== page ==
Temporary Components of Stock Returns: What Do the Data Tell Us?
Within the past few years several articles have suggested that returns on large equity portfolios may contain a significant predictable component at horizons three to six years. Subsequently, the tests used in these analyses have been criticized (appropriately) for having widely misunderstood size and power, rendering the conclusions inappropriate. This criticism, however, has not focused on the data, it addresses the properties of the tests. In this article we adopt a subjectivist analysis--treating the data as fixed--to ascertain whether the data have anything to say about the permanent-temporary decomposition. The data speak clearly and they tell us that for all intents and purposes, stock prices follow a random walk. Article published by Oxford University Press on behalf of the Society for Financial Studies in its journal, The Review of Financial Studies.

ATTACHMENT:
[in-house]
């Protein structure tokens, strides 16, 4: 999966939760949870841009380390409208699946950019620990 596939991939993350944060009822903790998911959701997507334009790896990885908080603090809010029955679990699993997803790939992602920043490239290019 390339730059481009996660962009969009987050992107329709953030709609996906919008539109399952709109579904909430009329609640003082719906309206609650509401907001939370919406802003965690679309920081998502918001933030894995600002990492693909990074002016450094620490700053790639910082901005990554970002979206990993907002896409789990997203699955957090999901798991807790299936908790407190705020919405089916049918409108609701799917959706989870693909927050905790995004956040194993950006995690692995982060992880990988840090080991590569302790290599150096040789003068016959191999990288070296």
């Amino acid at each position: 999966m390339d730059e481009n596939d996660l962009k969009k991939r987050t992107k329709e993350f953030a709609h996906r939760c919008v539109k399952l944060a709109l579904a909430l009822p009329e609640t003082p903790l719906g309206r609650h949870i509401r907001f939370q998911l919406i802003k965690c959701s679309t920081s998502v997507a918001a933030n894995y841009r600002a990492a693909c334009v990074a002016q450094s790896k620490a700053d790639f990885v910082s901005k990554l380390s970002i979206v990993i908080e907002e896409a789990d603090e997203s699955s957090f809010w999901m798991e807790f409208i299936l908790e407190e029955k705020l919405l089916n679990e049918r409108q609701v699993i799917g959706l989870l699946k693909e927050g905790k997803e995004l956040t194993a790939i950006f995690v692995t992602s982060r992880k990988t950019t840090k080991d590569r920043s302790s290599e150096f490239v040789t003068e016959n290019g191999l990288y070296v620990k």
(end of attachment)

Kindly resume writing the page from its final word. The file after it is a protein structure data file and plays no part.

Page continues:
Volume (Year): 9 (1996)
Issue (Month): 4 ()
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